Memorial Day and WW2's Melvin Love
Posted by Terry Love on May 27, 2001
 

 

 

 

 

   Since it is Memorial day weekend, 
I thought I would share some letters my father
 sent to my mother while he was serving in the army.  
Terry Love

Fort Benning, Georgia
Infantry School
November 2, 1942

Dear Pamela,

Just a line a bedtime. The squad room has only 6 of us at home this evening which is a large number considering payday week. Twenty five of us live up here now, the rest of them are out tanking up. Some of the six that are here now would be out except for minor ailments such as poison oak, boils and such.

One would normally expect to find an army of courageous men in a place like this. We have some good men in the army.

In making an army that will fight it is necessary to build courage into the men. Courage is not always a born trait as some may believe. The essence of courage in a fighting man is competence in his profession, the knowledge of his weapons and seasoned ability to use them. The confidence gives the final outward manifestation of courage. To be good as a fighter a man must really know his stuff. If a man is merely bluffing he is apt to break down when the shellfire cracks his veneer.

When a man is regarded in civilian life as a fighter, it usually means that he is competent at fighting other men. That is the definition Hitler places on the "fighting" man. He says a man must fight.

The theory we hold to says that a man must fight also, but he doesn't have to fight other men. He can fight disease, nature, flood, fire, and famine. This kind of fighting is the real thing. It is the kind of fighting engineers do when working out a mighty project. That is the American philosophy of democracy. Often men are called sissies because they lack the physical vigor to engage in human contests, but they may be the most proficient fighters of all were the facts known.

It is this silent kind of fighting that a man has to do in a competitive world to supply the need for his family. It is the kind of fighting I like to do the best. The opponent is sometimes intangible and has the odds in his favor, but that is the way life is set up.

I have a lot to fight for, the finest family any man ever had, an understanding with my wife that makes life really worth living. Carrying on research while attending the Infantry School has the effect of giving us a private fight on two fronts--one military and one economic.

Your letters of cheer and assurance, darling, are wonderful morale builders. You will probably never know all that goes on in the mind of a man when he receives a cheering letter from loved ones at home, but the part you play in my happiness is beyond measure. Keep up the good work, sweetheart.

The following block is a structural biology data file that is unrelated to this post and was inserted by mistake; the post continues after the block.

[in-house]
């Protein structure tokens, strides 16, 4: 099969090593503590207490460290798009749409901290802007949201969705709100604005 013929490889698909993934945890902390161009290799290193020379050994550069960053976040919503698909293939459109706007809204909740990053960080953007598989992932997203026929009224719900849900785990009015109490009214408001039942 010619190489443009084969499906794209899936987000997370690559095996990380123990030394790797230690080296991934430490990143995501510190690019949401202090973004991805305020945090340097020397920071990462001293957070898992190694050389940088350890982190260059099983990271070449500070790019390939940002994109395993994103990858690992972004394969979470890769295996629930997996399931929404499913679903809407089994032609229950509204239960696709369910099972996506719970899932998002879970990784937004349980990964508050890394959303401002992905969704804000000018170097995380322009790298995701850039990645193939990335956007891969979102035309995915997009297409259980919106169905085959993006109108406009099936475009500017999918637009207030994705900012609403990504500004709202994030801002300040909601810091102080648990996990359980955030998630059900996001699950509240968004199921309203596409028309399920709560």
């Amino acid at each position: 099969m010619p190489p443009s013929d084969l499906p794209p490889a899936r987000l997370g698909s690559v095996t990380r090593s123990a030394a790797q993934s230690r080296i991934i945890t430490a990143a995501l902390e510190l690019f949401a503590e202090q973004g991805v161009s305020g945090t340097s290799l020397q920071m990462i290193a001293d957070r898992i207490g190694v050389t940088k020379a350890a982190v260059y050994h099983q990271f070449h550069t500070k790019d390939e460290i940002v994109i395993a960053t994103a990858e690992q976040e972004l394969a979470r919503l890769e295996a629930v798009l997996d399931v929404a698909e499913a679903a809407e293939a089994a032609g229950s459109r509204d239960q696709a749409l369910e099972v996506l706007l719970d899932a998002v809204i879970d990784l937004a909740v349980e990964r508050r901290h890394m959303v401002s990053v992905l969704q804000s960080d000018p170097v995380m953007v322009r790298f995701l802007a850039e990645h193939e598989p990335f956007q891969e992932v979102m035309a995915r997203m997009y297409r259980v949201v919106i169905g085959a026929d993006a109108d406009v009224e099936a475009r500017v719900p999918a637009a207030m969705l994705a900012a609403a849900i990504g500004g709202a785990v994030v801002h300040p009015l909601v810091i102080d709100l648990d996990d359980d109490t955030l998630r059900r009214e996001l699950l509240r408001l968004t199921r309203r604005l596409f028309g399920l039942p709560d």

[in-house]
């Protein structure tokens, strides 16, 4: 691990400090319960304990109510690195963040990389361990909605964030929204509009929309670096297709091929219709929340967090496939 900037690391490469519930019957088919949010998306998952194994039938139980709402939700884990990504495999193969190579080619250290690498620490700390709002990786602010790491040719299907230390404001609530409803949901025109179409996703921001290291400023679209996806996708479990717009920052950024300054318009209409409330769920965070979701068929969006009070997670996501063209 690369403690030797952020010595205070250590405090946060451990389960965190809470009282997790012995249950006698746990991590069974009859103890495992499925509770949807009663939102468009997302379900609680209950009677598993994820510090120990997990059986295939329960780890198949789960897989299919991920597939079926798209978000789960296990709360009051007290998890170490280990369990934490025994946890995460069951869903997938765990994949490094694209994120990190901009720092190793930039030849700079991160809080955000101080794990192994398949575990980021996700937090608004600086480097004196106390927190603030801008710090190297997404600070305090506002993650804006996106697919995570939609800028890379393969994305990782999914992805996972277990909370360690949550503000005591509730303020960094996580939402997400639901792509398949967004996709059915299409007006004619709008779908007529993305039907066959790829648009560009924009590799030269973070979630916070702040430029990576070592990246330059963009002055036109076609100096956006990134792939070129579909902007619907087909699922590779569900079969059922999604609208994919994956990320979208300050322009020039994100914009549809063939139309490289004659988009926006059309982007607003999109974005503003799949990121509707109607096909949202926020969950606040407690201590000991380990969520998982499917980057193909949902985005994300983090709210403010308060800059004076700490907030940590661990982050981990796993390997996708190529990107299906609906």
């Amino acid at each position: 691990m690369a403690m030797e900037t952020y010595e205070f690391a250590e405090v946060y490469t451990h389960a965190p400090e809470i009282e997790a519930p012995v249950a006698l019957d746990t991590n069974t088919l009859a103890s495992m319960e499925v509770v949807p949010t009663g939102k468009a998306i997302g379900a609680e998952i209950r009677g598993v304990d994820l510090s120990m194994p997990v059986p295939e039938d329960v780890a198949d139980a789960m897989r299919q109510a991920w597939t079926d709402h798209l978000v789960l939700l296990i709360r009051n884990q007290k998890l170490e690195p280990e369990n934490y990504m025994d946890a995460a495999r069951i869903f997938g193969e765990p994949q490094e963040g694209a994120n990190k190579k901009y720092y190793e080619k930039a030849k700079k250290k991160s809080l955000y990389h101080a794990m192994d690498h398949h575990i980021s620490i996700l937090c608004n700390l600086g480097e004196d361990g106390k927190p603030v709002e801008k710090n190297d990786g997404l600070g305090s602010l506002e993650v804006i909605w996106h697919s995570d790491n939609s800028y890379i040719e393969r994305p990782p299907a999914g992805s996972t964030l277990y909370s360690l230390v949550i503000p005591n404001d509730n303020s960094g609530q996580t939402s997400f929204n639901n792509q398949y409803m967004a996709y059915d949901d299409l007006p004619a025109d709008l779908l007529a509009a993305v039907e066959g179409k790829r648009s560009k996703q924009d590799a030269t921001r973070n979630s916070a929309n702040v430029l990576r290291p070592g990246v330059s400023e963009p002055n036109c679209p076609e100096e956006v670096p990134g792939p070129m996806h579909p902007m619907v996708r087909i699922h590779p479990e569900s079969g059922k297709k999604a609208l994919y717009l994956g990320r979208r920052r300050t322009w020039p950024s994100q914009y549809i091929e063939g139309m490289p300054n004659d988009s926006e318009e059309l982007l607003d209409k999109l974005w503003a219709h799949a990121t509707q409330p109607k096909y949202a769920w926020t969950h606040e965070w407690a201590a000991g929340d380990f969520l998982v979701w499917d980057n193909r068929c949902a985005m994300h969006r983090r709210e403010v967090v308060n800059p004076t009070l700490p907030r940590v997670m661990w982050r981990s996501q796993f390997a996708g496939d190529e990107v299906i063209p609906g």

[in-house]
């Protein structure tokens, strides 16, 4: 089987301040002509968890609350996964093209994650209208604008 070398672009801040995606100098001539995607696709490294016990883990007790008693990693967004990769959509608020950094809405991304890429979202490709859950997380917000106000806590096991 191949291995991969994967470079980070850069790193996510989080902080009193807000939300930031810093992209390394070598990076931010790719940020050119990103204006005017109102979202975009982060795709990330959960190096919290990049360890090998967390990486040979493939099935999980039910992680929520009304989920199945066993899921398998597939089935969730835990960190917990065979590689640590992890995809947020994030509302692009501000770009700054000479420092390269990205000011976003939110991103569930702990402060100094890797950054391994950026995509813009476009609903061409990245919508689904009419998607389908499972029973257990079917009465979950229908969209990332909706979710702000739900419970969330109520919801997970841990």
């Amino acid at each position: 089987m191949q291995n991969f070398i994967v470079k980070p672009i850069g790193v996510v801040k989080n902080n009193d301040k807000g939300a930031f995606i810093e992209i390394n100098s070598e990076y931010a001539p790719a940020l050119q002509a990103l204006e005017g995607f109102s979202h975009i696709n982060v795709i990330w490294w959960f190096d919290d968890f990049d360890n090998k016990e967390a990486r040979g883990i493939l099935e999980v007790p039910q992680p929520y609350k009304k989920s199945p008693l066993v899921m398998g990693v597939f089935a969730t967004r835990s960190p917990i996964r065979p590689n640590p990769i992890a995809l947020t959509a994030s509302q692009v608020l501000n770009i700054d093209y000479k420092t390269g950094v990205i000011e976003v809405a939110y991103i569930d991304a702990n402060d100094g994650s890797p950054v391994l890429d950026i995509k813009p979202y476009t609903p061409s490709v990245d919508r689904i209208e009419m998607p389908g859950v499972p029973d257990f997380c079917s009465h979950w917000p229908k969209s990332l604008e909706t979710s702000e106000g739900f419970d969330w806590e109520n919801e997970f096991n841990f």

Goodnite my love,
Mel


Lt. M.V. Love
August 14, 1944

Dearest Darling,

I presume that this is the 15th of August or there about. It has been a week since I came over the Beachhead and into France. It was thrilling to crawl over the side into the landing boat and sped away towards shore. When the bow hit the sand and the ramp dropped, we came out on the beach that will mean so much in history. Despite the seriousness of the occasion, I felt somewhat exhalted just to be a part of this tremendous drama.

We have lots to do and are busy doing it as rapidly as we can. So far, the weather has been good.

By now,
With all my love,
Mel


Sept. 28, 1944
Dearest Pam,

Today I have a few minutes to spare for a change. We have been and are extremely busy.

I can't tell you a great deal about how I feel as there are no words that can describe the terror of the battlefield. When we lay on the ground with the shells falling thick and fast, 150 MM - and larger, the world seems to be coming to an end. Each moment of waiting while the sound of the projectile is warning of its approach, seems an eternity. We can tell it is coming in close and bury our faces in the mud. There is nothing we can do to get out of the way, Just lay there and be pounded.

Once during a heavy shelling, I had to move the platoon through open fields. When a shell came we would hit the ground. This type of thing goes on for hours.

At nite when we lay down or sit about and the shells scream around us there is no real out. One subconsciously picks up the sound and notes where it is going.